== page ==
December. If that happens, the MP for Hazaribagh will be back on the
BJP front bench.
The moratorium on all public debate that followed Mr Sinha’s
resignation was not an act of firmness by a selfless apparatchik
concerned with the image of disarray in a dejected party. Behind the
supposedly sombre directive to distance the party from the oxygen of
media publicity was the Cheshire Cat smile of a poacher turned
The tragic story of the latest bout of bloodletting in the BJP is that
the right questions have been asked but often for the wrong reasons.
The MP from Darjeeling was entirely right to highlight the growing
disrepute of Hindutva as a badge of identity — an issue over which
there is an emerging consensus in the BJP. Unfortunately, the
political efficacy of his intervention in the core committee was
diluted by a churlishness over losing the privileges that came with
his earlier job as Leader of the Opposition in the Rajya Sabha.
Likewise, Rajya Sabha MP Kalraj Mishra set the cat among the pigeons
by speaking about the alleged sale of BJP tickets in Uttar Pradesh. It
is a matter of incidental detail that a thorough probe into the
process of ticket distribution may not necessarily cast him in a very
Two games are being played simultaneously within the BJP. First, there
appears to be a determined resistance by some BJP elders, particularly
those in their mid-60s and above, to a generational change in the
party. Had the National Democratic Alliance (NDA) won the 2009
election, many of today’s dissidents would have been accommodated in
the Cabinet and a few others pensioned off as governors.
With official avenues of advancement closed after the defeat, the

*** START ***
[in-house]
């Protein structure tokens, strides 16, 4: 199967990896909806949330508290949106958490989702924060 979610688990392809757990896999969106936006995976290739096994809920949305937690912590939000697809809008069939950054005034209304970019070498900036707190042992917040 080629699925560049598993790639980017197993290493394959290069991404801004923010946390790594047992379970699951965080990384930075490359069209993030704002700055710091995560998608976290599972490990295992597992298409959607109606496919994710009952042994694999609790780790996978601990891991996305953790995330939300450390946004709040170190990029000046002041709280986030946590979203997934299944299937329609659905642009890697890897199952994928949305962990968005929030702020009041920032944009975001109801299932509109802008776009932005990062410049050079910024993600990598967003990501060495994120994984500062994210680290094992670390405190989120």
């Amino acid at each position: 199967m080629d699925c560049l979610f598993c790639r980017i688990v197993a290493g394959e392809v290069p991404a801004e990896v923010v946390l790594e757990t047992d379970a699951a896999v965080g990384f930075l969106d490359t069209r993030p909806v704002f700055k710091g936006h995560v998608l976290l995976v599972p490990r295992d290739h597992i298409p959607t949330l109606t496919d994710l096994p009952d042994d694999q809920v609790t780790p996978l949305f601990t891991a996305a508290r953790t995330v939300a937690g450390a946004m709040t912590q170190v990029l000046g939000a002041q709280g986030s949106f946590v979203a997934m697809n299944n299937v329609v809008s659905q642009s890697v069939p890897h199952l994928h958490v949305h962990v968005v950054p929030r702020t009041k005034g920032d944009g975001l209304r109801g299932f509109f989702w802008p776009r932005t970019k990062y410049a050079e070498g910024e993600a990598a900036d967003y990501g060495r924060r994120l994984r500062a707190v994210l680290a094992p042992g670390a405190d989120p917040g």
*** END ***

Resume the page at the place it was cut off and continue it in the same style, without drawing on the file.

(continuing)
elders have unfurled the banner of revolt in the belief that this will
ensure their accommodation in the party. Their real fear is that Mr
Advani will step aside only after he ensures that his handpicked
Generation Next exercises collective control over the party. A
pre-emptive revolt was aimed at arousing the hierarchical instincts of
RSS veterans who also fear that the new RSS chief, Mohan Bhagwat, has
Alongside this battle against superannuation is the battle over ideas.
A reason why the BJP has hitherto not permitted a structured
post-mortem is rooted in the intellectual insecurities of a few
leaders. There is a scriptural positioning that stems from learning a
few homilies by rote — what Communists call "the line" — but far more
challenging is the ability to blend ideas with situations. Such an
acumen distinguished Mr Advani from the rest of his colleagues,
including Atal Behari Vajpayee. Today, unfortunately, the BJP at the
Centre is being held hostage to the philistinism of those who cannot
distinguish between politics and politicking and who have mortgaged
decision-making to those with an ability to pay.
The post-defeat turbulence marks a quiet battle between those who want the BJP to be a wholesome and sober nationalist party, and those who have little inhibitions against making it a variant of the Samajwadi Party and Bahujan Samaj Party.